Let’s talk about #EndFGM

I have just returned from a play called ‘Cuttin’ It’ by Charlene James. Fiercely brilliant, it confronts the vital issue of Female Genital Mutilation (FGM) in England. Its portrayal of the complexity of this crime along with the reality of the enduring physical, emotional and physiological impact on individuals, families and friendships is bold, tender and heartbreaking.

With over 200 million women globally affected, there still remains a silence about this illegal practice that affects children and women living in our country.

From Africa to Asia, England to America, this is not a single culture issue nor is it a women-only issue. It’s global. A human issue. A parenting issue and an issue we need to work with our communities to eradicate.

2020 is the International Year of the Nurse and Midwife and today we mark the International Day of Zero Tolerance for Female Genital Mutilation. Since 2014, our nurses and midwives have been at the centre of our FGM programme which has helped break some of the silence; by focusing on prevention and the protection of those at risk and those who have already been affected by FGM.

We have promoted the zero tolerance of FGM with NHS training standards for all professionals and mandated data sets in place to monitor its prevalence.

Last year, we opened eight clinics for non-pregnant women who have experienced FGM. By embedding clinics in our communities, nurses and midwives have made great strides to encourage open conversation with individuals and communities about the devastating impact of FGM.

Each day staff in these clinics work across professions to ensure women receive tailored physical and psychological support to help them rebuild their lives, tell their stories and influence others. Each day we learn from the women and communities they work with, using data to understand where and how to support those affected.

NHS staff use their voice to stand up for vulnerable women and girls and we share this work, and learn from others on the global stage.

In this international year of the Nurse and Midwife, this is a shout out to your leadership that has supported so many women affected by FGM and for your advocacy that will protect future generations. Please follow the conversations at #EndFGM – and thank you nurses and midwives on behalf of #teamCNO.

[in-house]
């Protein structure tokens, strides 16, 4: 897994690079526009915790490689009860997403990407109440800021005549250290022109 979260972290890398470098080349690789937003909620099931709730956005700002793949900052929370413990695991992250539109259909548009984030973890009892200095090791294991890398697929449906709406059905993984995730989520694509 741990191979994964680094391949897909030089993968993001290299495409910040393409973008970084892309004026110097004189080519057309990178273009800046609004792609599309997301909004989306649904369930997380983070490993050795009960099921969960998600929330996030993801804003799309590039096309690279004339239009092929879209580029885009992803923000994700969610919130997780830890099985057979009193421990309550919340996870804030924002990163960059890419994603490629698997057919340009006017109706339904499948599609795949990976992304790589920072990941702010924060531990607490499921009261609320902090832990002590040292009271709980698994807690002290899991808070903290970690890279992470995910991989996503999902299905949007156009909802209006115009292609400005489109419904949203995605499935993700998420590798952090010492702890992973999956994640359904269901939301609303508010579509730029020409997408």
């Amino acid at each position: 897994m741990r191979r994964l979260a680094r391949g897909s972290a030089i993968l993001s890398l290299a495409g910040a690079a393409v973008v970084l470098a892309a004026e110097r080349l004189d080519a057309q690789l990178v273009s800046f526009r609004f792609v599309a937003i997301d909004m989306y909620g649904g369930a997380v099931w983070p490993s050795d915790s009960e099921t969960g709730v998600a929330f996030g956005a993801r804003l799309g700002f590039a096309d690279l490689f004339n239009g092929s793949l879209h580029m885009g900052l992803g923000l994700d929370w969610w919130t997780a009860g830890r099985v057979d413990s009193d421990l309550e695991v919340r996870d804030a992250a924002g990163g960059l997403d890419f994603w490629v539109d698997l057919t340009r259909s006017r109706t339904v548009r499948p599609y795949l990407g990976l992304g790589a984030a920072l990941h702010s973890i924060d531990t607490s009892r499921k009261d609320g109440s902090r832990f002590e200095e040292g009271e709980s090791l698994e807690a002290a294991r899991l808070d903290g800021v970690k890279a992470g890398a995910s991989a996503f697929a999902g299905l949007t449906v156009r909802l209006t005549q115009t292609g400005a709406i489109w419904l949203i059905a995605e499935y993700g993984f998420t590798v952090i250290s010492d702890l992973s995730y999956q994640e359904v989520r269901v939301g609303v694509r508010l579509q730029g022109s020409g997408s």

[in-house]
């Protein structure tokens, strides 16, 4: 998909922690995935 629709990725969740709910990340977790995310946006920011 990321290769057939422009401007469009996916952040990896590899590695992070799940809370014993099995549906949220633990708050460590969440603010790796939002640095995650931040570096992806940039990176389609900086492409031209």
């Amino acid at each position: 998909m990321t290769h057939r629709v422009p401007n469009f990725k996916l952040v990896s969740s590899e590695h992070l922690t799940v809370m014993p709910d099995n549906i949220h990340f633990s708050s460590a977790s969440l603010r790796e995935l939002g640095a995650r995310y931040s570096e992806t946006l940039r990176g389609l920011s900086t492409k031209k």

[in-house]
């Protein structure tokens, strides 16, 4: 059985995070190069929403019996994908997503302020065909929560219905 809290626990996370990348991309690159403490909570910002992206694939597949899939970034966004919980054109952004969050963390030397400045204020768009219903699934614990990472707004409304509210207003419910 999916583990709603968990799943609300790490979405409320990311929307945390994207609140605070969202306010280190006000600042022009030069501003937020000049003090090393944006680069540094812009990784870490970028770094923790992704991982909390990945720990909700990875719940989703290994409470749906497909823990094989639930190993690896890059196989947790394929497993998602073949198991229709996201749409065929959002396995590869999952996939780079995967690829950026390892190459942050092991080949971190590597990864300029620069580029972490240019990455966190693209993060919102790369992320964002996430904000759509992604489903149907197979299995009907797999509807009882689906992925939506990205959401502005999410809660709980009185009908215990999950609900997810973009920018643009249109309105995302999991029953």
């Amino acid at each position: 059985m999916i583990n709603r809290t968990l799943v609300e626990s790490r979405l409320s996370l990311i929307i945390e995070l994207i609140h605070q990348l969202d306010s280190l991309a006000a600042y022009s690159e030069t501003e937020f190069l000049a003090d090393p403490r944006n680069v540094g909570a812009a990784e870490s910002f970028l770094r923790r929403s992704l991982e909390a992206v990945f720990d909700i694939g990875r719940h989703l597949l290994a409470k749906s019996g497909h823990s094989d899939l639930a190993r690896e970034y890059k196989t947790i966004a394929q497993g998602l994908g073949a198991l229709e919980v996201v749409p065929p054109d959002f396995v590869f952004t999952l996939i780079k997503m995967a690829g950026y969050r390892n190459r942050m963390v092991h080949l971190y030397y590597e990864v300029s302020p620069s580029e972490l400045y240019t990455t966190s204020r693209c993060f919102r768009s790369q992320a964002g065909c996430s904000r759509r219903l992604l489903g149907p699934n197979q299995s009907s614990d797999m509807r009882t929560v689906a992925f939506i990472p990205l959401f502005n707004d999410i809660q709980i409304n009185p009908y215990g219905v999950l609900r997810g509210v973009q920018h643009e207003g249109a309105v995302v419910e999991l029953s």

Hilary Garratt

Hilary Garratt CBE, BSc, MSc, RGN, SCPHN (RHV), PGCE is the Deputy Chief Nursing Officer NHS England and NHS Improvement.

Hilary leads the implementation of a range of national programmes that focus on safeguarding vulnerable people and programmes that support the professional development and leadership of the nursing profession.

Hilary is a registered Nurse and Health Visitor, with 36 years’ experience of working in clinical, public health and Executive leadership roles in the NHS. Hilary has held a number of Executive Director posts across both commissioning and provider organisations in addition to holding and Deputy Chief Executive post for both. Hilary has been working at National Director level for the last 7 years.

In addition to her professional life, Hilary enjoys volunteering at the front line and also for the third sector. From 2013 – 2017 Hilary worked for BBC Children in Need as a committee member that undertook grant making for the North of England. Hilary also engages in hands on volunteering, working with the homeless and other vulnerable groups in her home city.

Hilary received a CBE in the 2017 New Years Honours for services to Nursing and her national work to safeguard some of the most vulnerable people in society. In 2018 Hilary was nominated as one of the country’s 400 Women of Achievement and Inspiration.

Follow Hilary on Twitter: @HilaryGarratt.

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